Proxinvest publishes its twentieth report « Executives’ compensations in the SBF 120 »
Paris, 6 November 2019
- A contrasting 2018 financial year for executive compensation: moderation in the SBF 120 and drift in the CAC 40
Proxinvest’s annual report on 2018 executives’ remunerations shows a 4% decrease on the average total remunerations of executives in the SBF 120; it reached EUR 3.6 million in 2018.
This moderation is not found in the sub-sample of very large French companies. The average total remunerations of executives in the CAC 40 increased by 12% in 2018 (+6% on a constant sample basis), and reached EUR 5.8 million, breaking a new record since the 2008 financial crisis.
As a reminder, Proxinvest’s report values all elements of executive compensation granted for the 2018 financial year (fixed remuneration, annual bonus, fees, benefits in kind, stock options and free or performance shares valued at their date of allocation, cash incentives and other indirect forms of remuneration).
While fixed compensations dropped by 2% in the SBF 80, the 3% increase in the CAC 40 concerning fixed remunerations, above inflation, is too brisk. Furthermore, Proxinvest notes that stock-options are fading in the remuneration packages (2% of the total) and an extensiveness of free shares (34% of the total). These shares are usually attached to performance conditions (“long-term incentives”), but often lead to the allocation of considerable amounts.
Once again, Proxinvest’s study concludes that there are no justifications for the increase of remunerations in the CAC 40, both in terms of shareholder performance, and in terms of social cohesion. In 2018, Proxinvest noticed a 6.2% drop in cumulative net profits within the CAC 40, on a constant sample basis, and a 8% decrease in the CAC 40 Dividends reinvested index. While the French “PACTE Law” will require companies to disclose the gaps between executives and employees’ average compensations (“CEO Pay Ratio” or “Ratio d’Equité”), Proxinvest notes that the increase of the remuneration of executives in the CAC 40 is three times faster than employees, in 2018 as well as for the 2014-2018 period.
- The excesses observed on a small quantity the top-ranking executives explain the increase of the average remuneration in the CAC 40
The average remuneration of EUR 5.8 million for executives in the CAC 40 had not been reached since 2003 and, for the second year in a row, exceeds the maximum socially acceptable remuneration of 240 times the French minimum wage(“SMICs”) defined by Proxinvest, representing approximately EUR 5 million. Curiously, in 2018, 22 SBF 120 executives (16 in the CAC 40) were above the ceiling recommended by Proxinvest against 29 in 2017 (including 19 in the CAC 40). In the same way, the median of the remunerations in the CAC 40 decreased by 12% reaching EUR 4.1 million, indicating that the deviation is mainly due to the remuneration of a few executives among the highest paid.
The Chief Executive Officer of Dassault Systèmes, Bernard Charlès, is still on the top of the rank with a total remuneration of EUR 33.1 million, according to Proxinvest (EUR 22.9 million according to the Company). A 34.6% increase thanks to a very generous allocation of performance shares, whose valuation was restated by Proxinvest.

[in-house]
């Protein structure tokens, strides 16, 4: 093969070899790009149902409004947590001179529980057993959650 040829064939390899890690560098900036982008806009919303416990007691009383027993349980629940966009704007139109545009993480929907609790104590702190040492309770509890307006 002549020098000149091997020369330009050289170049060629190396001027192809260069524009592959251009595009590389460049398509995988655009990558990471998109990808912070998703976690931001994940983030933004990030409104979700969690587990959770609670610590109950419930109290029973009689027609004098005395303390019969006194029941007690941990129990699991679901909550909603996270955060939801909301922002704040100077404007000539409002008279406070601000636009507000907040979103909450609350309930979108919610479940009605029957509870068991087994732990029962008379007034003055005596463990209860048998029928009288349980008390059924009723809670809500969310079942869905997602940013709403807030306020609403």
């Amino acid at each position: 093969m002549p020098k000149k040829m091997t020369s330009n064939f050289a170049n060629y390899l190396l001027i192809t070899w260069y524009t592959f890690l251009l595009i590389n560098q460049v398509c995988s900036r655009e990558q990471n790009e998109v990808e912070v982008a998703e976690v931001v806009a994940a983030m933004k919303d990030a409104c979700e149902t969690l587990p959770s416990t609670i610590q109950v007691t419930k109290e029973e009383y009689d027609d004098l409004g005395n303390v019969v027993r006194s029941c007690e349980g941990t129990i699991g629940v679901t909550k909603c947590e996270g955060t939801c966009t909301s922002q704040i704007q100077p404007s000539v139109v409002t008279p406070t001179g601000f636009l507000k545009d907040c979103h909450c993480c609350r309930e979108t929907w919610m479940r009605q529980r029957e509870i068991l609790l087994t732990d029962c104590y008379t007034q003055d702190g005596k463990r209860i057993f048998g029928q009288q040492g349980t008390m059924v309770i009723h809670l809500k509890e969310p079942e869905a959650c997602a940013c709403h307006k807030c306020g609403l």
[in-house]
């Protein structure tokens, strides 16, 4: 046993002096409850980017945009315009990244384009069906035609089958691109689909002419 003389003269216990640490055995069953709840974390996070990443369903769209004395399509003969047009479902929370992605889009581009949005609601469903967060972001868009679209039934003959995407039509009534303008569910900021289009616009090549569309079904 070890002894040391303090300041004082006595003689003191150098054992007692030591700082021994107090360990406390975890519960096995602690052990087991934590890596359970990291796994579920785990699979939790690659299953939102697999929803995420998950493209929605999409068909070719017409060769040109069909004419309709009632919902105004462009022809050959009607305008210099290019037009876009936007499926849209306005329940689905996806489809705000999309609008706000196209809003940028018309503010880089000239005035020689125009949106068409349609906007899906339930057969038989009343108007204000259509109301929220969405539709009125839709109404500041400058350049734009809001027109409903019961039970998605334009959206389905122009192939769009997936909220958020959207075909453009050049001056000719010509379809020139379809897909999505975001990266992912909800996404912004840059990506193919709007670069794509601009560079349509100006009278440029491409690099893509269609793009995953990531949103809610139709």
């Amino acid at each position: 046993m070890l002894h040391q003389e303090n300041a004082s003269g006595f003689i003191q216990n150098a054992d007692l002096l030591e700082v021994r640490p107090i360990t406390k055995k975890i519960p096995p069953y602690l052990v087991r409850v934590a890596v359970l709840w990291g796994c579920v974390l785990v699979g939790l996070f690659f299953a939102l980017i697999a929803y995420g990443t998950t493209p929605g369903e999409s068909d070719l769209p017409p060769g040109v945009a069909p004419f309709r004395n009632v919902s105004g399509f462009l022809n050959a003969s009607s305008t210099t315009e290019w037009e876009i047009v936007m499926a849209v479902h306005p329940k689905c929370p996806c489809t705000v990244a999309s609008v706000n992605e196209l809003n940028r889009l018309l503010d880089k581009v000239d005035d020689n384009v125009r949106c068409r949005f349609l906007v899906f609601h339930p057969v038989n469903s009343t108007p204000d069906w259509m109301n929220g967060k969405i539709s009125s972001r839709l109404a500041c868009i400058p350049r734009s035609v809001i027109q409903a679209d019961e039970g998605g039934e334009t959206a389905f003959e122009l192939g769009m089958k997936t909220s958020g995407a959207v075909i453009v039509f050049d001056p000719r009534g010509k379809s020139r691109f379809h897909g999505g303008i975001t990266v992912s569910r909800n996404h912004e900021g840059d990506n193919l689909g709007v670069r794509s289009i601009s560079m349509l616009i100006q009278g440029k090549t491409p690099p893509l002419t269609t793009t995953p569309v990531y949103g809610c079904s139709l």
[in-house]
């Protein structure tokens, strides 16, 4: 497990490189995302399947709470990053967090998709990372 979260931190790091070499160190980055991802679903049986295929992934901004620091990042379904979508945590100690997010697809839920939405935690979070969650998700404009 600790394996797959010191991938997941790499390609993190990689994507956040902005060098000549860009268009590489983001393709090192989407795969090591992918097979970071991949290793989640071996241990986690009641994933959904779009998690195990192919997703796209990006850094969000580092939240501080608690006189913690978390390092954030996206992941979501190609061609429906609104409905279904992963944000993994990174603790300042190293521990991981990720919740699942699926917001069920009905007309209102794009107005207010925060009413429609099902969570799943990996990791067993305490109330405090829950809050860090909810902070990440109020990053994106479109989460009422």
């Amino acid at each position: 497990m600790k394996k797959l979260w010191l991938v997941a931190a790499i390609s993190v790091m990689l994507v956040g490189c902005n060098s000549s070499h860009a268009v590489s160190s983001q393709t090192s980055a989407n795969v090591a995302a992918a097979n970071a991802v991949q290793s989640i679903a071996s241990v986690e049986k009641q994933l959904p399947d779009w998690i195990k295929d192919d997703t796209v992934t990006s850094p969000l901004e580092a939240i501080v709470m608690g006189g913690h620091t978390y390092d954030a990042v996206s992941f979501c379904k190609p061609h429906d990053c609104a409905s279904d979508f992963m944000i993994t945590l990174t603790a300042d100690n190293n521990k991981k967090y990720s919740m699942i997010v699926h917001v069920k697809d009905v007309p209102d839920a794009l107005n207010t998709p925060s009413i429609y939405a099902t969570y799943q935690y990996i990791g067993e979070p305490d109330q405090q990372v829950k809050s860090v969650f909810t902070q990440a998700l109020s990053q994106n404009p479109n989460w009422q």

In second place, François-Henri Pinault, Chairman and Chief Executive Officer of Kering, whose exceptional grant of performance units, with no performance conditions attached, amounted to EUR 5.81 million, as well as an assistance agreement with its holding Artémis amounting to EUR 5.08 million. Hence, his total remuneration amounts to EUR 17.3 million (+75.7%) according to Proxinvest (EUR 12.2 million according to the Company).
Carlos Ghosn, former Chairman and Chief Executive Officer of Renault and former President of Nissan, is in third place with EUR 14.3 million (+ 12.1%). Carlos Ghosn did not receive any variable remuneration for the 2018 financial year from Renault since the resolution regarding his remuneration was not approved (on recommendation of the Board) during the annual general meeting held in June 2019. Furthermore, he was deprived of both retirement and performance shares. As to Nissan, the total remuneration disclosed for the year ended 31 March 2019 amounted to EUR 13.3 million. The Ghosn case made it clear that he had the absolute authority to set his own remuneration at Nissan, and could therefore decide on this increase regarding his fixed remuneration. The case also exposed a lack of transparency towards shareholders, and the ability to control indirect benefits received by related parties.
Douglas Pferdehirt, now Chairman and Chief Executive Officer of TechnipFMC, comes in fourth place with a total remuneration amounting to EUR 11.7 million (+ 10.7%), whereas the company has net losses of USD 1.7 billion, but also a 16% decrease of its total revenues, a 61% decrease of the share’s market price since the merger, and a very depraved social context. Once again, he was awarded compensation instruments such as options and restricted shares, with no performance conditions attached. A common practice in the United States, but that does not comply with the French AFEP-MEDEF Code.
Jean-Paul Agon, Chairman and Chief Executive Officer of L’Oréal, is fifth in the ranking at EUR 9.5 million, a slight decrease of -0.5%. It should be noted that Jean-Paul Agon has the highest fixed remuneration in the CAC 40 (EUR 2.2 million), and the highest expected pension scheme (EUR 1.57 million) of the CAC 40.
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